World Water 2050
World Water 2050- Hydropolitics Academy,
Water is the key driving force of all nature,
What are the key driving forces to the future of water ?
Why We Need to Consider Key Forces Driving the Future of Water
The finite water resources face pressure from rising demand. Population growth, improving living standards, industrialisation, development, and agricultural practices will contribute to an increasing demand for water during the next 20 years. Global water use is likely to increase by 20 to 50 percent above current levels by 2050, with industrial and domestic sectors growing at the fastest pace.We need to establish a long-term vision of the future of water management .Therefore we should examine the future of water through the prism of key drivers.
Safe water, healthy people and a sustainable planet can only be achievable goals by examining five critical drivers to the future of water.
Some associations( like AWWA) have identified five critical drivers that will influence progress toward a sustainable and resilient water future: sustainability, technology, economics, governance and social/demographic.
These drivers will be considered by Hydropolitics Academy to establish a long-term vision of the future of water.
- Sustainability. Managing our planet’s limited water resources and built infrastructure for water is paramount. Climate change is among the biggest risks. It will bring conditions that are more fierce and less predictable: extended droughts and heatwaves, increased hurricanes and wildfires, and severe winter storms. The future will require skillful and creative stewardship of our most vital natural resource, as well as innovative approaches to keep water infrastructure strong and resilient.
- Technology. As the world enters the fourth industrial revolution, water professionals have access to new technologies that are changing the way they interact with water resources, water systems and the people they serve. Advances in data, analytics, the Internet of Things (IoT), machine learning and artificial intelligence will increasingly empower consumers and influence water system operations. Adoption of new technologies will solve complex problems and sometimes introduce unintended challenges.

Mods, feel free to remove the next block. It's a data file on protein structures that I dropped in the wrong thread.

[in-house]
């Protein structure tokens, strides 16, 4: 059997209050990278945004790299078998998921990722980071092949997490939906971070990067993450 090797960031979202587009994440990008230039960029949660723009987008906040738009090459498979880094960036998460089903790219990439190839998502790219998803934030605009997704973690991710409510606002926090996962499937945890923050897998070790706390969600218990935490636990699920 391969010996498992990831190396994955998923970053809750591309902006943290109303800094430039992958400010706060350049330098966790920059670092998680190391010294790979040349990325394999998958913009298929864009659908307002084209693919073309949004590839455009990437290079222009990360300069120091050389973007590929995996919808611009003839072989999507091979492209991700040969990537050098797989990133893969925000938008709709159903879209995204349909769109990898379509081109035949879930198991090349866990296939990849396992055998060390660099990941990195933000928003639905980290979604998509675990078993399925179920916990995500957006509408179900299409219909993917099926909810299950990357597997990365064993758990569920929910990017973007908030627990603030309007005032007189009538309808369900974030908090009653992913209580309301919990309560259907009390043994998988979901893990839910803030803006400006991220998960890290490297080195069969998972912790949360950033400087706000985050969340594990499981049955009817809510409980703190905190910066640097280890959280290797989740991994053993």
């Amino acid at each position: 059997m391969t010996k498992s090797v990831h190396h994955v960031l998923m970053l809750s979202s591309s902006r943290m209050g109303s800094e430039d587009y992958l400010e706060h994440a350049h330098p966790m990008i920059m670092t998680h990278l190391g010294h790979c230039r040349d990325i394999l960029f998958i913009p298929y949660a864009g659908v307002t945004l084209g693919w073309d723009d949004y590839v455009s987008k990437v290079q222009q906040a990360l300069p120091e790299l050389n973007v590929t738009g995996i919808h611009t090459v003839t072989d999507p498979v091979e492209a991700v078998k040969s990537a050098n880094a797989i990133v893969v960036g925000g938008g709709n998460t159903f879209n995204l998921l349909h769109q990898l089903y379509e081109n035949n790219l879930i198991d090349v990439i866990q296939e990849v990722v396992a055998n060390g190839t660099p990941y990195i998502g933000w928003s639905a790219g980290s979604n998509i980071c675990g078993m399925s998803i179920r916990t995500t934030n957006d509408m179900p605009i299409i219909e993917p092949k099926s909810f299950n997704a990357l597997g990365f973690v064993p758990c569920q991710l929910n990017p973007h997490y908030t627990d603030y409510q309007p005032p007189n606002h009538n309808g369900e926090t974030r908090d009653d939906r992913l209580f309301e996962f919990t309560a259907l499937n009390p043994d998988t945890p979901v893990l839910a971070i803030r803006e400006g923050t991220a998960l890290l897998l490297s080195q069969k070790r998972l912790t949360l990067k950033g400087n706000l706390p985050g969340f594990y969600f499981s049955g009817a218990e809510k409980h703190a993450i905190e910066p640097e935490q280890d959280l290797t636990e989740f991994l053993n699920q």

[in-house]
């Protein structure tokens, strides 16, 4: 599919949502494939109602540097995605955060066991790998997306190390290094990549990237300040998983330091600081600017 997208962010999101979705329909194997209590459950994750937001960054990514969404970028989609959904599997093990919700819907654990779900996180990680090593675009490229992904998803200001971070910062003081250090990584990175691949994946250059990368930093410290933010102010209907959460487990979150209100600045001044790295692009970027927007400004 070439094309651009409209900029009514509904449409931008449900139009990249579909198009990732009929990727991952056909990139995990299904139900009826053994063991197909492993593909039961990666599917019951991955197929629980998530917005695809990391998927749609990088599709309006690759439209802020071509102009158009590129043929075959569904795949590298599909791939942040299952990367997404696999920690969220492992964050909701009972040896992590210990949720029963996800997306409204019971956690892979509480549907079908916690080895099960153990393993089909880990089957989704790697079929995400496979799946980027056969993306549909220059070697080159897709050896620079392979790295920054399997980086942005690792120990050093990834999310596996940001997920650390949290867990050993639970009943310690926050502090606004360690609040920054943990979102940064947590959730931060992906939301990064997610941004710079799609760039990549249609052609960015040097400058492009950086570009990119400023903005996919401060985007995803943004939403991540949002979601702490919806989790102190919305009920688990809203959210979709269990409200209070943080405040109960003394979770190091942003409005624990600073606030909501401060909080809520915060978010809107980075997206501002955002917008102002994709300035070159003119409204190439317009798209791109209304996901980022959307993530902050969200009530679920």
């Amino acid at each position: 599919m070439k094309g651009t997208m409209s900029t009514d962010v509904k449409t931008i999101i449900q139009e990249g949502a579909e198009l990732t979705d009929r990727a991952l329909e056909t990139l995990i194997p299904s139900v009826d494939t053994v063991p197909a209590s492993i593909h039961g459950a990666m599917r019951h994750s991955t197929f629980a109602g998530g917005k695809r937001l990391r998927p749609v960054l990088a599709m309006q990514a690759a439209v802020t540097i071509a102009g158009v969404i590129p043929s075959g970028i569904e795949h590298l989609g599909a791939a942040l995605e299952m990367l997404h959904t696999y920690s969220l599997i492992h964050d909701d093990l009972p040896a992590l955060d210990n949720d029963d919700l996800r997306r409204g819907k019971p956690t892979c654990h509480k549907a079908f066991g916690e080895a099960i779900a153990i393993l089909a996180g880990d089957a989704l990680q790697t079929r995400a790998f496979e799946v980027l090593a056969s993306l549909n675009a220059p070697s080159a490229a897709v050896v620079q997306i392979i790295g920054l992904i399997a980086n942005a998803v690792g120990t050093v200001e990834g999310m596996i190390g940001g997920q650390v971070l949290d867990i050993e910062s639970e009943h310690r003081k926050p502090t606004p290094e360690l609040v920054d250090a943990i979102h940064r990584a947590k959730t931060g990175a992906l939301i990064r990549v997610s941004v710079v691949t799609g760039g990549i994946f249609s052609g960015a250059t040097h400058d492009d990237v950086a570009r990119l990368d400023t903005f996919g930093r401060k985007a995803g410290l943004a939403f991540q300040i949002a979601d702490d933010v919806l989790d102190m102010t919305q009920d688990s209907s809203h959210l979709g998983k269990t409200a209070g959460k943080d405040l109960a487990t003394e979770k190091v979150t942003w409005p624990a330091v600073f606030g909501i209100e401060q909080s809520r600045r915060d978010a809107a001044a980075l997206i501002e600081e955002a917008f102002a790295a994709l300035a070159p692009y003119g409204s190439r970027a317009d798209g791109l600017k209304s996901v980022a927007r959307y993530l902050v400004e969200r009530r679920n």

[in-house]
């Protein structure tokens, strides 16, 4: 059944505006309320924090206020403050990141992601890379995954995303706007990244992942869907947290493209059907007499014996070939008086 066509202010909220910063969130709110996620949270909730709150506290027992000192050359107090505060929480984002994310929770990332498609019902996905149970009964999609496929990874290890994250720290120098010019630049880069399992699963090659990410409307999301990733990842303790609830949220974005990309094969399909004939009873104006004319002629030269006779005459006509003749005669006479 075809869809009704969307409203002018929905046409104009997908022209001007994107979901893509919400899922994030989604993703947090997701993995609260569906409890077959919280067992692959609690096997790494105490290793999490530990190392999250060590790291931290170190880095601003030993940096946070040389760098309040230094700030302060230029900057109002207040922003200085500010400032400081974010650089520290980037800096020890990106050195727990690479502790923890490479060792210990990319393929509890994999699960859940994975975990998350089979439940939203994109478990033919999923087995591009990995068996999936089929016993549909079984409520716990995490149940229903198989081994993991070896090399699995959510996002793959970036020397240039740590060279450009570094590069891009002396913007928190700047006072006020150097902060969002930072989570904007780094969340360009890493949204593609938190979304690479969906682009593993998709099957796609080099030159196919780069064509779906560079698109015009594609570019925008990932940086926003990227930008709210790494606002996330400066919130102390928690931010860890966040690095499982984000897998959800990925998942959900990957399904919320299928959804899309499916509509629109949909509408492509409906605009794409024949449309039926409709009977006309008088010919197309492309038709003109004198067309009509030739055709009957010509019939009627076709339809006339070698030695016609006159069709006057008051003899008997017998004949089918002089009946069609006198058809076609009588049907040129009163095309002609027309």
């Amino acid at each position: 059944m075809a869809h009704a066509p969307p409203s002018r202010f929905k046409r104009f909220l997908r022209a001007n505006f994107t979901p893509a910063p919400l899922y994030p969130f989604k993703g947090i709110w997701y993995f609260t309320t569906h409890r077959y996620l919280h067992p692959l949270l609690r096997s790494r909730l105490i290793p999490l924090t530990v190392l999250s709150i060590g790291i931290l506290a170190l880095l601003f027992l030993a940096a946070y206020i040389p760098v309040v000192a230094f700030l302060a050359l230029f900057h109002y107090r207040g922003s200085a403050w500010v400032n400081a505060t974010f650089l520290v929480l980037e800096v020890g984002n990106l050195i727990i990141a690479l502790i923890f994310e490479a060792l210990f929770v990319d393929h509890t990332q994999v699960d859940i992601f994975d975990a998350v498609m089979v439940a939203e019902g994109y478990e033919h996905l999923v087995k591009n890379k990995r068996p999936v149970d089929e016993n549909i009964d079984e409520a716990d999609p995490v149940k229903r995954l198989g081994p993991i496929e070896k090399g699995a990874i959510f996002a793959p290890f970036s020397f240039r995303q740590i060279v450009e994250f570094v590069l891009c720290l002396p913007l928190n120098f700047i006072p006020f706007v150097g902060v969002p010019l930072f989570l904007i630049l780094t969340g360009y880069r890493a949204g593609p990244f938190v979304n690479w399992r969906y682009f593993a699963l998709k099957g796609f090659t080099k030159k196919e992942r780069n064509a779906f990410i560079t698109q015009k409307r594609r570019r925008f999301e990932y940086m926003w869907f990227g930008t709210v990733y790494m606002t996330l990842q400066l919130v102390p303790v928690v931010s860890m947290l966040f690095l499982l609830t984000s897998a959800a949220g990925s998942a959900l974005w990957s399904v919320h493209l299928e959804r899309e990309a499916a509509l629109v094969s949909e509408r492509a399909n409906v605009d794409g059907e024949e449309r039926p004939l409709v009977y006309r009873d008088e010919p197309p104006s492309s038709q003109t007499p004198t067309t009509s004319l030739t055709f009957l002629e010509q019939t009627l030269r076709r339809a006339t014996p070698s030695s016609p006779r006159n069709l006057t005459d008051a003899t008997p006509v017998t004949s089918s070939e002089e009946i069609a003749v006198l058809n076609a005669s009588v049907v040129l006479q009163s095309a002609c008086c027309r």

- Economics. Water is a critical economic engine for North American communities and across the globe. Increasingly, the water community is asked to do more with less, while also addressing rising infrastructure needs. We must consider important economic factors such as regionalization, supply chain resilience, decentralized treatment, ESG approaches to assessing risks and value, and the benefits of a circular economy. Rate-setting will occur in a world more keenly aware of equity and affordability challenges.
- Governance. The roles of federal, provincial, state and local governments significantly impact how water utilities are operated and regulated. Both economics and governance will shape the model of tomorrow’s water utilities. Some communities may turn to regional solutions to gain efficiencies. As regulatory structures evolve, communities will have to evaluate new approaches, such as fit-for-purpose standards and decentralized treatment.
- Social and Demographic. Public interest and concern about water quality and equity is rising, which means all communities must work to strengthen public trust. Simultaneously, potential population shifts between urban and rural areas are creating resource and infrastructure challenges — while also forcing community-driven water solutions. Population growth in water-stressed communities will require innovative thinking to manage limited supplies.
Apart from abovementioned drivers ,10 major external forces (‘drivers’) that have direct and indirect consequences for water managers, including: Agriculture; Climate change and variability; Demography, Economy and security; Ethics, society and culture; Governance and institutions; Infrastructure; Politics; Technology; and Water
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